Constructing some kind of user survey to measure user satisfaction is great for trying to figure out how well you’ve achieved the goal you set out for yourself, but, by that time, you’ve already made the crucial decisions with respect to the basic mini-max problem you’re trying to solve. While this might lead you to reasonably reach some ex-post-facto conclusions about “complicatedness,” it does absolutely nothing for you at the time when you’re making the decisions about what features you want to put into a product.

There are a number of things you can do, before you’ve actually developed a product, to try and figure out whether or not the particular set of features you’re planning to implement will maximize user satisfaction. I’ve blogged about this before, and we’ve refined the process even further for the next version of Mac Office. I’m itching to talk about some of the things we’re doing, but I can’t—at least not just yet. Nonetheless, it’s extremely difficult to measure the extent to which users will be satisfied with a given set of features until such time as you put the whole package in front of them. This virtually eliminates any possibility of objectively comparing completely different sets of features in terms of user satisfaction.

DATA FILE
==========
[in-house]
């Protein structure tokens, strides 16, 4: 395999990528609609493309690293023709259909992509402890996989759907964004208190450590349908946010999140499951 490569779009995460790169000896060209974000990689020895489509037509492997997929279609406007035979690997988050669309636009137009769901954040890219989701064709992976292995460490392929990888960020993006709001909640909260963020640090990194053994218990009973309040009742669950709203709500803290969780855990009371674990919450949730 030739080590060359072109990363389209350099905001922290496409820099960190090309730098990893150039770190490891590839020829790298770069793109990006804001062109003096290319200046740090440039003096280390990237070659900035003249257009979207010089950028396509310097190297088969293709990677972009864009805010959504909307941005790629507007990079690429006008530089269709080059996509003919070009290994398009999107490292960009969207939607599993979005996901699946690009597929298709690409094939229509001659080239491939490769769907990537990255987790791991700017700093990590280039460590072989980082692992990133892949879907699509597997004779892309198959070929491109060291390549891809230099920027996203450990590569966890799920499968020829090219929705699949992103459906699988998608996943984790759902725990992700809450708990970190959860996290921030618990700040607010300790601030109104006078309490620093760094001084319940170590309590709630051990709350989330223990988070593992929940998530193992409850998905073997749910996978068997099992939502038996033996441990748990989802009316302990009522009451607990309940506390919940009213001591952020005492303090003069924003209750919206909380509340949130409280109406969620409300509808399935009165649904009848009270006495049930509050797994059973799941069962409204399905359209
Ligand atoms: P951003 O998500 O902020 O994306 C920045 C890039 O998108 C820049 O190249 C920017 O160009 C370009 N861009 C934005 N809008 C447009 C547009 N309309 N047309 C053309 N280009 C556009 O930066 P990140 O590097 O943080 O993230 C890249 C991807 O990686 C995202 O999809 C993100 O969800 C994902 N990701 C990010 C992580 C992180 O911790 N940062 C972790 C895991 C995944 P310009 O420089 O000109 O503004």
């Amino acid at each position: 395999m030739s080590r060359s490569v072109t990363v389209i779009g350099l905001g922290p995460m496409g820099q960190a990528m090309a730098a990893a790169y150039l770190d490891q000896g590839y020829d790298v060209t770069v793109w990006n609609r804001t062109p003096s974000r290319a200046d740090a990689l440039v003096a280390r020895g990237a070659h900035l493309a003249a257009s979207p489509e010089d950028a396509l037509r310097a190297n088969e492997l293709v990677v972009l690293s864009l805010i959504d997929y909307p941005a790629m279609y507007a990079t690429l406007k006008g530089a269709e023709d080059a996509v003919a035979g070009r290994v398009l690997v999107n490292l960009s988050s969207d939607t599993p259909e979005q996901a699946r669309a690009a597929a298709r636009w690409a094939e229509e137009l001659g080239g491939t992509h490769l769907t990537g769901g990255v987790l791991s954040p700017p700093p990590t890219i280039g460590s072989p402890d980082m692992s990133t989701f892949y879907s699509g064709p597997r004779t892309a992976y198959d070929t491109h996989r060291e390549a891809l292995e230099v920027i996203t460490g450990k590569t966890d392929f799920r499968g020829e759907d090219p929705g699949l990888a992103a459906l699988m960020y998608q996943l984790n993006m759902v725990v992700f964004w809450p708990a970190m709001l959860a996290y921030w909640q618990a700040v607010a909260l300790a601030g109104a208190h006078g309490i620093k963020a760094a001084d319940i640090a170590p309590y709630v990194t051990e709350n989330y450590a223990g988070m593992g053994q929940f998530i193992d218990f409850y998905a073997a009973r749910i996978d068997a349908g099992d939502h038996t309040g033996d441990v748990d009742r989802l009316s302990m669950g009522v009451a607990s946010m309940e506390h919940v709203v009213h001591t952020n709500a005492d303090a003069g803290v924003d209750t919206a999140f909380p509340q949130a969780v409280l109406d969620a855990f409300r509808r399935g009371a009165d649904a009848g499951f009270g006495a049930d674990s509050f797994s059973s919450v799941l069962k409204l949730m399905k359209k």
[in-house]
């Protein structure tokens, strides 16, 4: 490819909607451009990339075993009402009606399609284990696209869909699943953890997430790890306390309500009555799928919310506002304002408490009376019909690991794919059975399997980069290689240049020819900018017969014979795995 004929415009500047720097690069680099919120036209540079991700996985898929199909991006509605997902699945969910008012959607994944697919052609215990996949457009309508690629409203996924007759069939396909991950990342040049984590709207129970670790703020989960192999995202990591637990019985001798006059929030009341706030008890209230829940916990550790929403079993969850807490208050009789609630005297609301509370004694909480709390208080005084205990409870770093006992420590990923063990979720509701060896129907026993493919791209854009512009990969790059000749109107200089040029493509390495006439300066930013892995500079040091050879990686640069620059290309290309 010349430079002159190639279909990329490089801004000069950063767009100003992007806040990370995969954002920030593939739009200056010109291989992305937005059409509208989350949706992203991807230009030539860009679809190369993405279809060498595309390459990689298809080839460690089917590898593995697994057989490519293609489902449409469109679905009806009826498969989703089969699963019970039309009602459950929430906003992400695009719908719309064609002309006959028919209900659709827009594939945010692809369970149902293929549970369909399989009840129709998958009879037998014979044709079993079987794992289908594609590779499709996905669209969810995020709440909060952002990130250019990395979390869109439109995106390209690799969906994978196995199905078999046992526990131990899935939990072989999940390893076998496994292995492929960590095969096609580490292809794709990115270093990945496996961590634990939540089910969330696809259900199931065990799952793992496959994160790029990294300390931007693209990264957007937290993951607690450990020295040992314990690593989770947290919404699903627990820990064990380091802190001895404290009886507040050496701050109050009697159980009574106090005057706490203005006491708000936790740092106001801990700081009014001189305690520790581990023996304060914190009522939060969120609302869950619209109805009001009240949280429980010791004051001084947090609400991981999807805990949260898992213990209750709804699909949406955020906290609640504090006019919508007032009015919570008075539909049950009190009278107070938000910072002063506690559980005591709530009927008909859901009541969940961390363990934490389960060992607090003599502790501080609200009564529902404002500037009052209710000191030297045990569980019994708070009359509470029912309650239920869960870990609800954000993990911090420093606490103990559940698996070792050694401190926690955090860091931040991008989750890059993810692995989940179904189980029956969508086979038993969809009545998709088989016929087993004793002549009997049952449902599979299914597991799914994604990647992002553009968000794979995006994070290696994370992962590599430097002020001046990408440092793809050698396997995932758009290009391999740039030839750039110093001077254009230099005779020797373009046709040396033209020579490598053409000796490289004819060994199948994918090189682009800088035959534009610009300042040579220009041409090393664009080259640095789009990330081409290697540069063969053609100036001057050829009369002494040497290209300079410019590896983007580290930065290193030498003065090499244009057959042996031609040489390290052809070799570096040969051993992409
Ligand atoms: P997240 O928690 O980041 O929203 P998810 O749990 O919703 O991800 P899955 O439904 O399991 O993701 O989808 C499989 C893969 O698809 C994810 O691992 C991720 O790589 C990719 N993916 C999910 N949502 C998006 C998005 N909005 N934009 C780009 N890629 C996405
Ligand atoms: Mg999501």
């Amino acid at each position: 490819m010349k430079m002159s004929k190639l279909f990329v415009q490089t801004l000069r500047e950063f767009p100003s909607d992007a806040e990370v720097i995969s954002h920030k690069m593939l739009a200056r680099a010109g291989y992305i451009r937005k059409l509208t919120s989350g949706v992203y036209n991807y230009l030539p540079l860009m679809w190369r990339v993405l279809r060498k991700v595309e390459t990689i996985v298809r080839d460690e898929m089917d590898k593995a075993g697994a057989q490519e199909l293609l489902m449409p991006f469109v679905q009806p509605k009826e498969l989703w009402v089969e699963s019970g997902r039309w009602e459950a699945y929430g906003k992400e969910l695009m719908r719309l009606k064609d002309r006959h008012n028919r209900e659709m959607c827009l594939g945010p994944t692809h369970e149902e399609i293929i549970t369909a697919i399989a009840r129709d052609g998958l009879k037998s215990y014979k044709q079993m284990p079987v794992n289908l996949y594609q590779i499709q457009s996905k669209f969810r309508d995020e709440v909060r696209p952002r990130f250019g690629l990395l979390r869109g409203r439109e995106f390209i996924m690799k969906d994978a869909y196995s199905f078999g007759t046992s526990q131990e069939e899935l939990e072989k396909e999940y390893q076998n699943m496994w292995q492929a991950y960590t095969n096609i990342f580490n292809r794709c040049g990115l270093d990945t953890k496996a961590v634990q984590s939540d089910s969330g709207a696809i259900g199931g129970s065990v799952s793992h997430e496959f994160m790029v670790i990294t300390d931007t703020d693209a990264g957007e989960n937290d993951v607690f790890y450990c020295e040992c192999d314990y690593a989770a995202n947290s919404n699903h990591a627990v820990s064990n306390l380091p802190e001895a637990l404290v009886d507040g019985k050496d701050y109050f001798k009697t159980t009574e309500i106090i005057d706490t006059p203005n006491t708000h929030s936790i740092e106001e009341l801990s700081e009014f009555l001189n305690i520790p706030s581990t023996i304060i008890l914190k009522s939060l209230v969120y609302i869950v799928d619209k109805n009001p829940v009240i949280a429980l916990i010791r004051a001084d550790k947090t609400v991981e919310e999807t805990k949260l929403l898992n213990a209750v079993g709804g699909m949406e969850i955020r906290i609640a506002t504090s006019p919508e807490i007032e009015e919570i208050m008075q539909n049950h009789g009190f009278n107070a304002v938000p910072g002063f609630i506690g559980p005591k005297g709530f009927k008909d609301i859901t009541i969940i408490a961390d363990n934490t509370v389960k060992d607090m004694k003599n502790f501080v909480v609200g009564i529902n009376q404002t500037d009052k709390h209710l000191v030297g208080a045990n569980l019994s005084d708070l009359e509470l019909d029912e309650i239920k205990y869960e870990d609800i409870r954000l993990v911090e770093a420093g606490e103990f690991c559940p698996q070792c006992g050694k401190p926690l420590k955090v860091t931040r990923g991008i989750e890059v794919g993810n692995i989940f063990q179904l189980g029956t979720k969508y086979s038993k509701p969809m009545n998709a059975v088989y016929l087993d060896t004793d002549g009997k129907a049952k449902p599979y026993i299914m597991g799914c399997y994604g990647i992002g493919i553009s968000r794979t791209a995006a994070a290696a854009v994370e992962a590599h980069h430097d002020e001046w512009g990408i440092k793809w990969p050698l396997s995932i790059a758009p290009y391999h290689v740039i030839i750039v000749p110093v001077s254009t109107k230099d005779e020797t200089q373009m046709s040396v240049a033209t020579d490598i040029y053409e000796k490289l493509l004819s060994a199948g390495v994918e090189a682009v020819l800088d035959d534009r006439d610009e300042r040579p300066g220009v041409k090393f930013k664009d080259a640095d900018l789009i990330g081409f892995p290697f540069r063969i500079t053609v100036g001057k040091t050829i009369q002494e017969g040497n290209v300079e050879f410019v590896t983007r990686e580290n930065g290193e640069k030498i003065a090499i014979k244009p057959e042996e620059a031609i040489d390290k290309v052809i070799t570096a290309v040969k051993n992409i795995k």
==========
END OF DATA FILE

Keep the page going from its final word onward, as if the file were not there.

At some level, I think John recognizes this problem, because he introduces the notion of figuring out the difference between what users want and what users really need. Herein, however, lies the flaw in logic in John’s thesis. The word “need” simply doesn’t belong in any discussion about technology. Any attempt to inject the word “need” into a discussion about technology involves drawing an arbitrary, and often capricious, line between certain sets of features. Regardless of where you decide to draw that line, the mere act of drawing it amounts to begging the question.

Technology is entirely about something called the “value proposition.” At some level, every product, even products involving basic needs like food, shelter and clothing, involve a value proposition. Technology, however, has a fundamental difference from most other products in that technology involves a value proposition that many users don’t perceive for themselves until they start using that technology.